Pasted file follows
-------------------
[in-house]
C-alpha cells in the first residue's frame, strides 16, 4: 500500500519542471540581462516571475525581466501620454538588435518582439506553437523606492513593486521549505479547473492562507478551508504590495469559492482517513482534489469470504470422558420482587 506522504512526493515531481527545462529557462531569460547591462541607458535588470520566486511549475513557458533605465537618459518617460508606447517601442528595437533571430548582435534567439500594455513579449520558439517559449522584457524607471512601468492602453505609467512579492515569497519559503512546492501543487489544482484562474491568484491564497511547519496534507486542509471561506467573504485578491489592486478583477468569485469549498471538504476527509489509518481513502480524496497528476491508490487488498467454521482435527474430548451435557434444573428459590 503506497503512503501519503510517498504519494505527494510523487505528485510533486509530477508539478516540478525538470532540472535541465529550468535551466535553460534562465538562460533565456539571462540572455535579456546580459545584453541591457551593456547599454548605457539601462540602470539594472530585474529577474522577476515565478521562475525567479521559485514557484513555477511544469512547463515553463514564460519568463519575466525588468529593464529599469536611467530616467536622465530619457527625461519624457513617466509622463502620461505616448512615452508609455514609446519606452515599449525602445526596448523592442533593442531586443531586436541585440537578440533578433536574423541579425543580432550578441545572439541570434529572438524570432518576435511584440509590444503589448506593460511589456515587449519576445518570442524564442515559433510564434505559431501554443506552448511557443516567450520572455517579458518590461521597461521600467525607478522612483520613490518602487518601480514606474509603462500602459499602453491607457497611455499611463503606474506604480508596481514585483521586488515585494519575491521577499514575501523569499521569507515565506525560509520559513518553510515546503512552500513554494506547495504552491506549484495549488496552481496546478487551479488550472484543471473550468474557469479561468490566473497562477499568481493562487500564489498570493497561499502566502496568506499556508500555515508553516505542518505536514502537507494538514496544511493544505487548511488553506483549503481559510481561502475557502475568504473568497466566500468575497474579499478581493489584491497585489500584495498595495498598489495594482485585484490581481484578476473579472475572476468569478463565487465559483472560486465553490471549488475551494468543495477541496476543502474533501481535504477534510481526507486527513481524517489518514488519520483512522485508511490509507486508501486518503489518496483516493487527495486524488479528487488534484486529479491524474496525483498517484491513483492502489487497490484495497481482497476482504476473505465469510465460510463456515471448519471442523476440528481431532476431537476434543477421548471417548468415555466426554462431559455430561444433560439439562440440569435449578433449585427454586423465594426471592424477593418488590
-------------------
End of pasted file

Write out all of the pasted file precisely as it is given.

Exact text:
[in-house]
C-alpha cells in the first residue's frame, strides 16, 4: 500500500519542471540581462516571475525581466501620454538588435518582439506553437523606492513593486521549505479547473492562507478551508504590495469559492482517513482534489469470504470422558420482587 506522504512526493515531481527545462529557462531569460547591462541607458535588470520566486511549475513557458533605465537618459518617460508606447517601442528595437533571430548582435534567439500594455513579449520558439517559449522584457524607471512601468492602453505609467512579492515569497519559503512546492501543487489544482484562474491568484491564497511547519496534507486542509471561506467573504485578491489592486478583477468569485469549498471538504476527509489509518481513502480524496497528476491508490487488498467454521482435527474430548451435557434444573428459590 503506497503512503501519503510517498504519494505527494510523487505528485510533486509530477508539478516540478525538470532540472535541465529550468535551466535553460534562465538562460533565456539571462540572455535579456546580459545584453541591457551593456547599454548605457539601462540602470539594472530585474529577474522577476515565478521562475525567479521559485514557484513555477511544469512547463515553463514564460519568463519575466525588468529593464529599469536611467530616467536622465530619457527625461519624457513617466509622463502620461505616448512615452508609455514609446519606452515599449525602445526596448523592442533593442531586443531586436541585440537578440533578433536574423541579425543580432550578441545572439541570434529572438524570432518576435511584440509590444503589448506593460511589456515587449519576445518570442524564442515559433510564434505559431501554443506552448511557443516567450520572455517579458518590461521597461521600467525607478522612483520613490518602487518601480514606474509603462500602459499602453491607457497611455499611463503606474506604480508596481514585483521586488515585494519575491521577499514575501523569499521569507515565506525560509520559513518553510515546503512552500513554494506547495504552491506549484495549488496552481496546478487551479488550472484543471473550468474557469479561468490566473497562477499568481493562487500564489498570493497561499502566502496568506499556508500555515508553516505542518505536514502537507494538514496544511493544505487548511488553506483549503481559510481561502475557502475568504473568497466566500468575497474579499478581493489584491497585489500584495498595495498598489495594482485585484490581481484578476473579472475572476468569478463565487465559483472560486465553490471549488475551494468543495477541496476543502474533501481535504477534510481526507486527513481524517489518514488519520483512522485508511490509507486508501486518503489518496483516493487527495486524488479528487488534484486529479491524474496525483498517484491513483492502489487497490484495497481482497476482504476473505465469510465460510463456515471448519471442523476440528481431532476431537476434543477421548471417548468415555466426554462431559455430561444433560439439562440440569435449578433449585427454586423465594426471592424477593418488590